Many people assume that early films were primitive, dull, turgid relics. If they ever sat down and watched Wings, they’d realize that this is like saying Da Vinci’s paintings were “something a two-year-old could slap together.”
If you have even the slightest inkling of an interest in WWI or early aviation then you must, must, must see this film. If you are impressed by great human achievements in general (on the order of “extreme danger and hard work in service of art”) then you are wasting precious time by not seeing this film.
Wings will always go down in history as being the very first film to win the Best Picture Oscar, which is a blessing since this bit of trivia is bound to come up every awards season. But then, how many people will actually sit down and watch Wings? Probably precious few–and that’s a big loss.
This film is literally awesome. It was a huge hit when it was released, and has survived in excellent condition–in some ways it’s hardly aged. The action sequences are so daring, so perfectly shot, and so breathtaking today that you can only imagine how exciting they were to audiences in 1927. Biplanes battle each other like a flock of birds. They soar, twist, and tumble through towering clouds. They plummet to the earth in very real spirals. They steal the whole show–even though Wings had a heck of a great cast.
The leads were played by George Arlen and Charles “Buddy” Rogers (and what a good-looking, sunny kid Rogers was, too–no wonder he was “America’s Boyfriend”). Gary Cooper has a tiny role that ever-so-rightfully catapulted him to fame. And of course Clara Bow, Superstar, shines in her too-few scenes. She seems to have been hired basically because of her Superstar status–naturally, she’s shown off in a couple rather superfluous scenes where she takes off her stockings and is seen from behind sans shirt (and from the front too, although that shot is so brief it’s hard to tell just how risque it is).
When I watched Wings recently, two thoughts struck me: A.) WWI ended less than a decade before this film was made. The Great War, a war that in some ways gets overshadowed by WWII today, was still fresh and real in the public’s minds. B.) I am watching this almost exactly 100 years after WWI began.
Apparently there weren’t a lot of pictures made about the Great War in the silent era. Perhaps time had to pass before people were comfortable with them. Perhaps they wanted to forget the hard times of the war during the optimistic atmosphere of the Roaring Twenties. Still, the film usually cited as being the biggest hit of the entire silent era was The Big Parade, another WWI picture. People may have wanted to move on, but they certainly had no intention of forgetting.
Wings was dedicated “to those young warriors of the sky who wings are folded about them forever”. It spared no expense in recreating the battlefields (and airfields) of France. Several acres of land in San Antonio, Texas were turned into trenches and meticulously pockmarked with faux shellholes. The small French village was made from scratch. Many of the aerial dogfight scenes were filmed from right in the cockpits with Arlen and Rogers. Those backgrounds weren’t early green screens–those were real planes that were actually flying and chasing each other. And not only that, but the actors–you guessed it–were actually piloting their own planes.
This…THIS is the silent era, folks. This is what it’s all about.
Arlen fortunately had some real piloting experience, but 22-year-old Rogers had absolutely none. He had to be taught how to fly a biplane very quickly. After every session spent filming up in the sky he would reportedly get out of the plane and lose his lunch. Every time. But he would always go right back up in that plane again for the next session.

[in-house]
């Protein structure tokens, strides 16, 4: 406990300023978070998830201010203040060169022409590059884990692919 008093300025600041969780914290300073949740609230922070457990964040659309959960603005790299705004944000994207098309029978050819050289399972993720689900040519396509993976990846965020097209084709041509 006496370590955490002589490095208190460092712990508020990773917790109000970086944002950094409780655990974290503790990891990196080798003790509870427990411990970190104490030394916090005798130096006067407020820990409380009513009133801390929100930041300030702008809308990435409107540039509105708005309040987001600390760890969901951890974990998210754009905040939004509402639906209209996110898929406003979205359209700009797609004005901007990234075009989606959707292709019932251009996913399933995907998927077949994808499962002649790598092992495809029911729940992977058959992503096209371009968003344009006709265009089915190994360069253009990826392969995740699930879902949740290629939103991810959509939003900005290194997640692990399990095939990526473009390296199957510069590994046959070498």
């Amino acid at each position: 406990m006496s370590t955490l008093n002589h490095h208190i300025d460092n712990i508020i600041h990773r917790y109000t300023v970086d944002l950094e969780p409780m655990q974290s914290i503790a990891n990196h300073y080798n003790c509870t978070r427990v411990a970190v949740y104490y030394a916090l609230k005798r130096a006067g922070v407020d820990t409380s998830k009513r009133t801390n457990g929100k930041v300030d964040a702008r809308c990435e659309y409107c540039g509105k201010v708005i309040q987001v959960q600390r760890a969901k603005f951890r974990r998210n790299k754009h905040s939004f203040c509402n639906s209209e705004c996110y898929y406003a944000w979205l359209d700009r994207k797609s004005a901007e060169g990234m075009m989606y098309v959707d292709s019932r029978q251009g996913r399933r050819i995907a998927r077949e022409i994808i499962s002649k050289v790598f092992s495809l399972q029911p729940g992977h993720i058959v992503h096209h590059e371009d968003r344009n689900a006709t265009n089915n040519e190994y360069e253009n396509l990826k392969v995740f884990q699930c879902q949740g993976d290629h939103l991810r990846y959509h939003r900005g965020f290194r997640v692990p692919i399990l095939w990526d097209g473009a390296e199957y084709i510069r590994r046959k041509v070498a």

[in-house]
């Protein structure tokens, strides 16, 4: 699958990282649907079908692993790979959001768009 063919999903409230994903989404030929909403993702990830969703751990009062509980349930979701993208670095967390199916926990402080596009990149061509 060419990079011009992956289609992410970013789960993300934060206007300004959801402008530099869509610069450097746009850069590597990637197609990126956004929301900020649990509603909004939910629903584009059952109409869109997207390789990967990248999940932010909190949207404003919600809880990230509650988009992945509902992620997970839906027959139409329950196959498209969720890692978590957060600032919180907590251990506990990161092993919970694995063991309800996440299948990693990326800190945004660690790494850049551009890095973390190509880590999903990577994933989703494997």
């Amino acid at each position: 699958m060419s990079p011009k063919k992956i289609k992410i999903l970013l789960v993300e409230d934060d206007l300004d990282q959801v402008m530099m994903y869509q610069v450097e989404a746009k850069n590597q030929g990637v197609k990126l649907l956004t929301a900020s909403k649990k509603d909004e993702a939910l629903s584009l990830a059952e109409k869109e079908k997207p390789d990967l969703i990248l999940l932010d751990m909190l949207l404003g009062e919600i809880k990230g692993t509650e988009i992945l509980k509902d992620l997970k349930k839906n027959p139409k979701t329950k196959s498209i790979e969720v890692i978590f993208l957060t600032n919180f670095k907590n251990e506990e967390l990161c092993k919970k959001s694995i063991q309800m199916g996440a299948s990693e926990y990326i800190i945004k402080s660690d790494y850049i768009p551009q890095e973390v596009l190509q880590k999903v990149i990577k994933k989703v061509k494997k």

Before Wings the only time I had seen anything close to dogfighting was in those Charlie Brown cartoons where Snoopy battled the Red Baron. I had no idea how active, furious, and dangerous those fights were in real life. The amount of guts those Edwardian era pilots had was staggering–what they did makes police car chases look dull. And seeing their daring feats recreated onscreen made the war that much more real to me.
And it was already very real to me. In 2012 I was fortunate to be able to visit the battlefields and cemeteries in Ypres, Belgium, where the entire area had once been a “sea of mud” and where every building and every tree dates after 1918. Few experiences have been more moving than seeing the loving care those soldiers’ graves had. The edging of the grass, the freshness of the flowers, the absence of weeds…everything was perfect, down to the smallest detail.
It was staggering to think of all those men lying there. And after watching that film, I realize that many of them were probably handsome kids like Rogers, dashing men like Cooper and Arlen. Real, brave, daring individuals who had gone through so much.
History hit home. I would never look at it from quite the same angle ever again.
That’s what film does. That’s why film history is so a massively important.
As the many WWI anniversaries come and go in the next few years, I hope that Wings will find a bigger audience. What a perfect, unique time for theaters to show it. I can think of few people who wouldn’t appreciate this film. And boys…boys in particular need to see it. For them, it will be particularly inspirational.
- Henry B. Walthall has a small part. Some of the battle scenes near the end are very reminiscent of the ones done in The Birth of a Nation back in 1915–one wonders what Walthall’s thoughts were upon seeing the finished film.
- Here’s a funny bit of trivia I heard–in the sequence where the airmen are partying at the Folies Bergère in Paris Buddy Rogers was literally drunk. The nice, upstanding young man had never taken a drink before, so the director simply gave him some real champagne and the result is forever captured on film. Cheers!